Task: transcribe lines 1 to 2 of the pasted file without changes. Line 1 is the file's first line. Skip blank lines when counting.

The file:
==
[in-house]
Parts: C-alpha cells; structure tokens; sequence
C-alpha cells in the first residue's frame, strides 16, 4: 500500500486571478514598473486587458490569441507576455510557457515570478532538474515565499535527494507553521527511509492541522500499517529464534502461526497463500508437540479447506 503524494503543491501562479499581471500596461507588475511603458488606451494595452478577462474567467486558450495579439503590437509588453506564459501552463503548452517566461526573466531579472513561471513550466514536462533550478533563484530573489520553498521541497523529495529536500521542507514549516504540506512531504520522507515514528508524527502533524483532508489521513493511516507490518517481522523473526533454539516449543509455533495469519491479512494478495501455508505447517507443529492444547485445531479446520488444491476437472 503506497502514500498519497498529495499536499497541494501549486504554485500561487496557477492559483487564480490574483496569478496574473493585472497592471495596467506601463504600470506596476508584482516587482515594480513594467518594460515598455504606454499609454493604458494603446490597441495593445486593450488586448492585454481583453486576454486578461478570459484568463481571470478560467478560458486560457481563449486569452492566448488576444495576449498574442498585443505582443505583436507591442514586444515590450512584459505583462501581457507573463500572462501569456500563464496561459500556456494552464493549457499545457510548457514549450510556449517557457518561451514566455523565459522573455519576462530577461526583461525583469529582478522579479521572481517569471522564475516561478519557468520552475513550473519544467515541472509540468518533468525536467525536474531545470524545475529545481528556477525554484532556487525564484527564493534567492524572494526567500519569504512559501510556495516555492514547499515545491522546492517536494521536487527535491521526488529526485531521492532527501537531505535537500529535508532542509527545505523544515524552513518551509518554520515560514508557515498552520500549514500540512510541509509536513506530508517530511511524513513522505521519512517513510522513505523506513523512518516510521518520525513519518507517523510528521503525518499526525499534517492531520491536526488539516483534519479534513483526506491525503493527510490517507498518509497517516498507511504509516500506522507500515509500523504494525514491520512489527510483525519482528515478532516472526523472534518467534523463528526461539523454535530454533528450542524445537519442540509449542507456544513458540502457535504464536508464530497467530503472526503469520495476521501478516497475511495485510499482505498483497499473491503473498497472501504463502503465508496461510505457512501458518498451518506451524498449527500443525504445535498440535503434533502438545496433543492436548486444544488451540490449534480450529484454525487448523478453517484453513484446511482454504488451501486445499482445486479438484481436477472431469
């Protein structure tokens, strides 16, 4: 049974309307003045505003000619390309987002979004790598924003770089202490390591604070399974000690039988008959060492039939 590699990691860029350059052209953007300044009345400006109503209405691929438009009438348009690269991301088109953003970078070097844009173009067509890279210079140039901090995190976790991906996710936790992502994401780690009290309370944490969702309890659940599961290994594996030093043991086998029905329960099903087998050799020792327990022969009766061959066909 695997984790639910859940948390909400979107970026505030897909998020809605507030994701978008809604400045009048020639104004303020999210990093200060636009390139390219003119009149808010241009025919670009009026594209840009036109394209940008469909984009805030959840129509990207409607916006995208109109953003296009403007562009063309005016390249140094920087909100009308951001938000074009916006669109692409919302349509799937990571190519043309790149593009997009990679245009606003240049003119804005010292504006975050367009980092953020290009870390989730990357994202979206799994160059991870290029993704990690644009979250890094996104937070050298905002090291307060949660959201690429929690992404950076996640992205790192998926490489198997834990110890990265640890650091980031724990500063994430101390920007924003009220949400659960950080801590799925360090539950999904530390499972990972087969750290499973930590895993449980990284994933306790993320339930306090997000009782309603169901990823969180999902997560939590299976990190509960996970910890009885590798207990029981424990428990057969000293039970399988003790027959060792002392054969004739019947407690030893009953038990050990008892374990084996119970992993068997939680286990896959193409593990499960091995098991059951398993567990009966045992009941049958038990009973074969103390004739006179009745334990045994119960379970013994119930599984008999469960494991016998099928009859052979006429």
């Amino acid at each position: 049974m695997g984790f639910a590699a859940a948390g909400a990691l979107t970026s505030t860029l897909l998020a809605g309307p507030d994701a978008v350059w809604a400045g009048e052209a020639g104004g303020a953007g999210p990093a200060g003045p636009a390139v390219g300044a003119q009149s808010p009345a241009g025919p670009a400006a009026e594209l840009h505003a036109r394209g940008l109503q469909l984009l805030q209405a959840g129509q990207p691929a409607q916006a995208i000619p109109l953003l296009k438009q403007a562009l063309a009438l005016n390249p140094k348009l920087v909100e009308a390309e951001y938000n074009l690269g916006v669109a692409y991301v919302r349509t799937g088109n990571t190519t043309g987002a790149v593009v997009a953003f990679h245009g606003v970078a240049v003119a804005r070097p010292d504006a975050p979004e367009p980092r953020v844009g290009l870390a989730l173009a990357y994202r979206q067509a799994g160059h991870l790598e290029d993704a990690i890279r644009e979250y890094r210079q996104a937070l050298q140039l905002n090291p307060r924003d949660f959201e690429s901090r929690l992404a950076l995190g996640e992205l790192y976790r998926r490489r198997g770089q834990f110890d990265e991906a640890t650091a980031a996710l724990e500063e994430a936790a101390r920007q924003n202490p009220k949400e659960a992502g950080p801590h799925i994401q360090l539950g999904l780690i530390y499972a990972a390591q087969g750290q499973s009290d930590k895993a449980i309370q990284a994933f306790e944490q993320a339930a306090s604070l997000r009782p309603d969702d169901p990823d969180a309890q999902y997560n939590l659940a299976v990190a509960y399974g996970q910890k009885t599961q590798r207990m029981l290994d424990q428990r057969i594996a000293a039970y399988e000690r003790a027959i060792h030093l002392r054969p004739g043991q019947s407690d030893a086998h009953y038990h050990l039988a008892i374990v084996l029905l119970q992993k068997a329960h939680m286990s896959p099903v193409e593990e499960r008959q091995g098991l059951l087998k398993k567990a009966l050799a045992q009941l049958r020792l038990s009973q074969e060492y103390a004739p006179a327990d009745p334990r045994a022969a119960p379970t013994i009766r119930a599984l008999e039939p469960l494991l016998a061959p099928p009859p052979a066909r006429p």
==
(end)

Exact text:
[in-house]
Parts: C-alpha cells; structure tokens; sequence